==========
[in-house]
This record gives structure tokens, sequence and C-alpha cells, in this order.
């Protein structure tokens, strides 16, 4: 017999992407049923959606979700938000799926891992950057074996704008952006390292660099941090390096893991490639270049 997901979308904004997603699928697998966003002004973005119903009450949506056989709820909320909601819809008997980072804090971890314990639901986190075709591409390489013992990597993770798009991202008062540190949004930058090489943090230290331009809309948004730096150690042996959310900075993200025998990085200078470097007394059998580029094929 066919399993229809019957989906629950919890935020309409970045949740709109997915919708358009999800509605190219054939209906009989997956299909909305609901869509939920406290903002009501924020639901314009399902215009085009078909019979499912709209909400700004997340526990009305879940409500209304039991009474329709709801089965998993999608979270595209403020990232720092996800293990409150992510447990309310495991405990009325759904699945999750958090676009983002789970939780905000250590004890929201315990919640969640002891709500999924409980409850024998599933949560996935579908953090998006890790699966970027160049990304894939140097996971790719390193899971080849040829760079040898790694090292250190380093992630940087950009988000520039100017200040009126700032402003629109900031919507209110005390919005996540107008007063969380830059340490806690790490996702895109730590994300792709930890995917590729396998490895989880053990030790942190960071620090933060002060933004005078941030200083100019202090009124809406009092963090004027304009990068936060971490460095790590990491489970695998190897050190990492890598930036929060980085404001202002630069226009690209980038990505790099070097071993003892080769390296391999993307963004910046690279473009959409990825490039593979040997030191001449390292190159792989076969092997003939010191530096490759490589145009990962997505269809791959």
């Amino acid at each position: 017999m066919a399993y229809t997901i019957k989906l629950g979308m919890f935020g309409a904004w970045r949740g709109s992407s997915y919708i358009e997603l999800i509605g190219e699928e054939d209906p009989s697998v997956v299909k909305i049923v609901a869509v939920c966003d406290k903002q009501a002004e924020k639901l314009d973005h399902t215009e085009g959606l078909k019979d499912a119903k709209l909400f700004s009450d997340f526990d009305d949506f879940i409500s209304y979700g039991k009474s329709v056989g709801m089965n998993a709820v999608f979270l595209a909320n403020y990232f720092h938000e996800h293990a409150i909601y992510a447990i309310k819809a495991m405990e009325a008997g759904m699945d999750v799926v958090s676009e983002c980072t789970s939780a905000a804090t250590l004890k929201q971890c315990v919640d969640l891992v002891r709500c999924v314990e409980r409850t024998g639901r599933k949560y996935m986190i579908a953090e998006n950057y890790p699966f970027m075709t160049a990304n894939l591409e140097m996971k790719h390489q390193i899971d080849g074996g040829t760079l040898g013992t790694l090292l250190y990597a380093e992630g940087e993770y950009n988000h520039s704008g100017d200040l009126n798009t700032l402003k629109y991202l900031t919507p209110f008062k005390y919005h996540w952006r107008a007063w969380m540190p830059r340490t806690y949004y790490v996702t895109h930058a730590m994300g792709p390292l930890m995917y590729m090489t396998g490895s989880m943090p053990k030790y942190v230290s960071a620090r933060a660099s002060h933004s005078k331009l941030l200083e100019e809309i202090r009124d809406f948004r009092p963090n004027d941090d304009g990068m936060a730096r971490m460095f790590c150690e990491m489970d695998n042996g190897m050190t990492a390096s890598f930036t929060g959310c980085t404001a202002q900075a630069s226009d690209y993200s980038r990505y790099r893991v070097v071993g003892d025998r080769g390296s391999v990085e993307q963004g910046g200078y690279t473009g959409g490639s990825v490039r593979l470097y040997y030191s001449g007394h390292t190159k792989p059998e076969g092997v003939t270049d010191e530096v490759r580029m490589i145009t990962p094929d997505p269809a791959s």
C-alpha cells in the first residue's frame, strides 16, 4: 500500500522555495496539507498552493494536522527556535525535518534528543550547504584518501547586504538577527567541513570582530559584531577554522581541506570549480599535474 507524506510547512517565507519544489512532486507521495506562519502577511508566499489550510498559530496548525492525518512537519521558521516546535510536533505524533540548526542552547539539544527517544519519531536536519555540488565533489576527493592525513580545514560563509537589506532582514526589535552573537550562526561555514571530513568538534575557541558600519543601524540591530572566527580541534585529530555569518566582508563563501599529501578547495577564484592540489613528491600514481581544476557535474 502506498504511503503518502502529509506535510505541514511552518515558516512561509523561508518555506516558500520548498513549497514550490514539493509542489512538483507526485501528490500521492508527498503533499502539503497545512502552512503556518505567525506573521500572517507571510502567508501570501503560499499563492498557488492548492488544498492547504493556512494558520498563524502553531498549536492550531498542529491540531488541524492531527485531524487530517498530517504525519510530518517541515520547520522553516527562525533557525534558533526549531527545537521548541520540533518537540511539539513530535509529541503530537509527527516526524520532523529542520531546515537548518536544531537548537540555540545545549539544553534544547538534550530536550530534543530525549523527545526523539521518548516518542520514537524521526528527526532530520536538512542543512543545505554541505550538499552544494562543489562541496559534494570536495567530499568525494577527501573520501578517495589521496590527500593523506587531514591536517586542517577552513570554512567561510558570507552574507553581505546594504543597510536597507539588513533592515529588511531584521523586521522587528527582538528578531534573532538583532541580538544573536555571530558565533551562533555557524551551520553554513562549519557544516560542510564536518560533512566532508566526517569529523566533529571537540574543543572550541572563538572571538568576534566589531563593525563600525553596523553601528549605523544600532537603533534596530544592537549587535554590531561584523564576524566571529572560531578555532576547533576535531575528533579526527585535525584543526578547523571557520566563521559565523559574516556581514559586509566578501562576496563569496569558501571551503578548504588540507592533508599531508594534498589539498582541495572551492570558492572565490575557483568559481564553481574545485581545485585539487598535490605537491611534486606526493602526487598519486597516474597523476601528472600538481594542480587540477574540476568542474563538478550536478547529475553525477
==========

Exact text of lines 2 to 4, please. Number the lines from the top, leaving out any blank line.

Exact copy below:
This record gives structure tokens, sequence and C-alpha cells, in this order.
């Protein structure tokens, strides 16, 4: 017999992407049923959606979700938000799926891992950057074996704008952006390292660099941090390096893991490639270049 997901979308904004997603699928697998966003002004973005119903009450949506056989709820909320909601819809008997980072804090971890314990639901986190075709591409390489013992990597993770798009991202008062540190949004930058090489943090230290331009809309948004730096150690042996959310900075993200025998990085200078470097007394059998580029094929 066919399993229809019957989906629950919890935020309409970045949740709109997915919708358009999800509605190219054939209906009989997956299909909305609901869509939920406290903002009501924020639901314009399902215009085009078909019979499912709209909400700004997340526990009305879940409500209304039991009474329709709801089965998993999608979270595209403020990232720092996800293990409150992510447990309310495991405990009325759904699945999750958090676009983002789970939780905000250590004890929201315990919640969640002891709500999924409980409850024998599933949560996935579908953090998006890790699966970027160049990304894939140097996971790719390193899971080849040829760079040898790694090292250190380093992630940087950009988000520039100017200040009126700032402003629109900031919507209110005390919005996540107008007063969380830059340490806690790490996702895109730590994300792709930890995917590729396998490895989880053990030790942190960071620090933060002060933004005078941030200083100019202090009124809406009092963090004027304009990068936060971490460095790590990491489970695998190897050190990492890598930036929060980085404001202002630069226009690209980038990505790099070097071993003892080769390296391999993307963004910046690279473009959409990825490039593979040997030191001449390292190159792989076969092997003939010191530096490759490589145009990962997505269809791959």
């Amino acid at each position: 017999m066919a399993y229809t997901i019957k989906l629950g979308m919890f935020g309409a904004w970045r949740g709109s992407s997915y919708i358009e997603l999800i509605g190219e699928e054939d209906p009989s697998v997956v299909k909305i049923v609901a869509v939920c966003d406290k903002q009501a002004e924020k639901l314009d973005h399902t215009e085009g959606l078909k019979d499912a119903k709209l909400f700004s009450d997340f526990d009305d949506f879940i409500s209304y979700g039991k009474s329709v056989g709801m089965n998993a709820v999608f979270l595209a909320n403020y990232f720092h938000e996800h293990a409150i909601y992510a447990i309310k819809a495991m405990e009325a008997g759904m699945d999750v799926v958090s676009e983002c980072t789970s939780a905000a804090t250590l004890k929201q971890c315990v919640d969640l891992v002891r709500c999924v314990e409980r409850t024998g639901r599933k949560y996935m986190i579908a953090e998006n950057y890790p699966f970027m075709t160049a990304n894939l591409e140097m996971k790719h390489q390193i899971d080849g074996g040829t760079l040898g013992t790694l090292l250190y990597a380093e992630g940087e993770y950009n988000h520039s704008g100017d200040l009126n798009t700032l402003k629109y991202l900031t919507p209110f008062k005390y919005h996540w952006r107008a007063w969380m540190p830059r340490t806690y949004y790490v996702t895109h930058a730590m994300g792709p390292l930890m995917y590729m090489t396998g490895s989880m943090p053990k030790y942190v230290s960071a620090r933060a660099s002060h933004s005078k331009l941030l200083e100019e809309i202090r009124d809406f948004r009092p963090n004027d941090d304009g990068m936060a730096r971490m460095f790590c150690e990491m489970d695998n042996g190897m050190t990492a390096s890598f930036t929060g959310c980085t404001a202002q900075a630069s226009d690209y993200s980038r990505y790099r893991v070097v071993g003892d025998r080769g390296s391999v990085e993307q963004g910046g200078y690279t473009g959409g490639s990825v490039r593979l470097y040997y030191s001449g007394h390292t190159k792989p059998e076969g092997v003939t270049d010191e530096v490759r580029m490589i145009t990962p094929d997505p269809a791959s």